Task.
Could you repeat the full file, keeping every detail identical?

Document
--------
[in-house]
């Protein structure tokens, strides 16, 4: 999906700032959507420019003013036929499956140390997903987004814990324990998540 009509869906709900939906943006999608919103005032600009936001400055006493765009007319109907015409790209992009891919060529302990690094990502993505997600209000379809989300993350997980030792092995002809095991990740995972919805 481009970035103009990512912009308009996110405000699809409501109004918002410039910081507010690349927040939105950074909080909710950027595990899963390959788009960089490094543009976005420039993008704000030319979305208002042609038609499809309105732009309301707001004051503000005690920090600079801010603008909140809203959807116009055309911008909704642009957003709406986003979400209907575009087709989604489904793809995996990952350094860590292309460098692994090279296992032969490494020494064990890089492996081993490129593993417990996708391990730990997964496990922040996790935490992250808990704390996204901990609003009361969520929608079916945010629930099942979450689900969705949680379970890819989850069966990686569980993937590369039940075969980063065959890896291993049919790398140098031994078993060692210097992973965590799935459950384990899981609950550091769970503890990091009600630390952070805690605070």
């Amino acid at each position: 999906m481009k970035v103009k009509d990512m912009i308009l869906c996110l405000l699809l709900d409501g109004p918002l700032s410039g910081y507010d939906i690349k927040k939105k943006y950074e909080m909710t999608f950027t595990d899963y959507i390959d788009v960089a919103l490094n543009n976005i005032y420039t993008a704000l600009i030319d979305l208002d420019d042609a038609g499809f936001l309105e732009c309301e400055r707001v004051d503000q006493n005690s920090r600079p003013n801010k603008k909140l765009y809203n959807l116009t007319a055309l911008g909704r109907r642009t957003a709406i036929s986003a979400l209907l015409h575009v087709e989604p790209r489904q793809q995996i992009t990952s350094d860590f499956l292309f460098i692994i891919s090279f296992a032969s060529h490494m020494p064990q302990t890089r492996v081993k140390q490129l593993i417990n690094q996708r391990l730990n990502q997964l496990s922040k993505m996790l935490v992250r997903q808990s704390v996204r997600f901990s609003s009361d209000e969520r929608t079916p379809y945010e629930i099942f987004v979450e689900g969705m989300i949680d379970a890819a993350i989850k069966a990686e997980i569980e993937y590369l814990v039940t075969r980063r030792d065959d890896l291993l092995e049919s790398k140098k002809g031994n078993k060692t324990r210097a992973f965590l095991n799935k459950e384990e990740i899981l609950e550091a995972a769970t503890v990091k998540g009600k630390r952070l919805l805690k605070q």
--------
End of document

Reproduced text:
[in-house]
């Protein structure tokens, strides 16, 4: 999906700032959507420019003013036929499956140390997903987004814990324990998540 009509869906709900939906943006999608919103005032600009936001400055006493765009007319109907015409790209992009891919060529302990690094990502993505997600209000379809989300993350997980030792092995002809095991990740995972919805 481009970035103009990512912009308009996110405000699809409501109004918002410039910081507010690349927040939105950074909080909710950027595990899963390959788009960089490094543009976005420039993008704000030319979305208002042609038609499809309105732009309301707001004051503000005690920090600079801010603008909140809203959807116009055309911008909704642009957003709406986003979400209907575009087709989604489904793809995996990952350094860590292309460098692994090279296992032969490494020494064990890089492996081993490129593993417990996708391990730990997964496990922040996790935490992250808990704390996204901990609003009361969520929608079916945010629930099942979450689900969705949680379970890819989850069966990686569980993937590369039940075969980063065959890896291993049919790398140098031994078993060692210097992973965590799935459950384990899981609950550091769970503890990091009600630390952070805690605070």
């Amino acid at each position: 999906m481009k970035v103009k009509d990512m912009i308009l869906c996110l405000l699809l709900d409501g109004p918002l700032s410039g910081y507010d939906i690349k927040k939105k943006y950074e909080m909710t999608f950027t595990d899963y959507i390959d788009v960089a919103l490094n543009n976005i005032y420039t993008a704000l600009i030319d979305l208002d420019d042609a038609g499809f936001l309105e732009c309301e400055r707001v004051d503000q006493n005690s920090r600079p003013n801010k603008k909140l765009y809203n959807l116009t007319a055309l911008g909704r109907r642009t957003a709406i036929s986003a979400l209907l015409h575009v087709e989604p790209r489904q793809q995996i992009t990952s350094d860590f499956l292309f460098i692994i891919s090279f296992a032969s060529h490494m020494p064990q302990t890089r492996v081993k140390q490129l593993i417990n690094q996708r391990l730990n990502q997964l496990s922040k993505m996790l935490v992250r997903q808990s704390v996204r997600f901990s609003s009361d209000e969520r929608t079916p379809y945010e629930i099942f987004v979450e689900g969705m989300i949680d379970a890819a993350i989850k069966a990686e997980i569980e993937y590369l814990v039940t075969r980063r030792d065959d890896l291993l092995e049919s790398k140098k002809g031994n078993k060692t324990r210097a992973f965590l095991n799935k459950e384990e990740i899981l609950e550091a995972a769970t503890v990091k998540g009600k630390r952070l919805l805690k605070q």